Use of Fibrates in the United States and Canada

Study Questions:

What are the trends in use of fibrates in the United States and Canada?

Methods:

This was a population-level, observational cohort study using IMS Health data from the United States and Canada between January 2002 and December 2009. Monthly number of prescriptions and expenditures for fibrate products in the United States and Canada were the primary variables for analysis. Data included the number and cost of prescription dispensed, but not information on patient or prescriber characteristics. Pharmacy outlet populations were stratified by region, type (independent, chain, etc.), and size. Medication use and expenditures were standardized using 2001 census estimates from both countries. Rates of fibrate prescriptions dispensed overall and for each individual fibrate were calculated by country. Rates of changes from January 2002 to December 2009 were compared for each country.

Results:

In the United States, fibrate prescriptions dispensed increased from 336 prescriptions/100,000 population in January 2002, to 730 prescriptions/100,000 population in December 2009, which was an increase of 117.1% (95% confidence interval [CI], 116.0%-117.9%), whereas in Canada, fibrate prescriptions increased from 402 prescriptions/100,000 population in January 2002, to 474 prescriptions/100,000 population in December 2009, an increase of 18.1% (95% CI, 17.9%-18.3%) (p < 0.001). Statin use increased 71.9% (95% CI, 71.9%-71.9%) in the United States and 164.1% (95% CI, 163.9%-164.4%) in Canada. In the United States, fenofibrate prescriptions dispensed increased from 150 prescriptions/100,000 population in January 2002, to 440 prescriptions/100,000 population in December 2009, an increase of 159.3% (95% CI, 157.7%-161.0%), comprising 47.9% of total fibrate prescriptions in 2002 and 65.2% in 2009. In Canada, fenofibrate prescriptions increased from 321 prescriptions/100,000 population in January 2002, to 429 prescriptions/100,000 population in December 2009. The annual ratio of generic to brand name fenofibrate use in the United States ranged from 0:1 to 0.09:1 between 2002 and 2008, whereas the ratio in Canada steadily increased from 0.51:1 to 1.89:1 between 2005 and 2008. In the United States, crude fenofibrate expenditures increased from $11,535/100,000 population/month in 2002, to $44,975/100,000 population/month in 2009, whereas the rates in Canada declined from $17,695/100,000 population/month in 2002 to $16,112/100,000 population/month in 2009. Fibrate expenditures per 100,000 population were threefold higher in 2009 in the United States compared with Canada.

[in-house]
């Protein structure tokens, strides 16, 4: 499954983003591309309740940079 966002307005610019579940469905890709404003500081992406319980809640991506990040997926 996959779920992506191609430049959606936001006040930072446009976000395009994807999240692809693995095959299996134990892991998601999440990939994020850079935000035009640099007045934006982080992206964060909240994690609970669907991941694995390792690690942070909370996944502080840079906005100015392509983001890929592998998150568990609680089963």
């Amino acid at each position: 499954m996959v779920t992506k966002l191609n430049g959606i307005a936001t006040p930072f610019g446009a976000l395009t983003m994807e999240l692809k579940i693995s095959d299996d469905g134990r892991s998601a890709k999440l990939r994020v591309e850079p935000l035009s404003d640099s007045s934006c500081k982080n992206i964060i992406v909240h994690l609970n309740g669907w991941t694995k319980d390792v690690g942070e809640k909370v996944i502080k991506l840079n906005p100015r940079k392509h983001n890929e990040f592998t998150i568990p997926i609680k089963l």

Conclusions:

The investigators concluded that over the past decade, prescriptions for fibrates increased in the United States, whereas prescription rates remained stable in Canada.

Perspective:

These data provide an interesting comparison of prescribing rates for the United States and Canada. As the authors suggest, given the recent evidence from randomized clinical trials, it is interesting to see increased use of fibrates in the United States. Analyses such as these can help the medical system with efforts to align practice patterns with current evidence-based recommendations.

Clinical Topics: Dyslipidemia, Nonstatins

Keywords: Fenofibrate, Fibric Acids, Canada, Thiazolidinediones, United States


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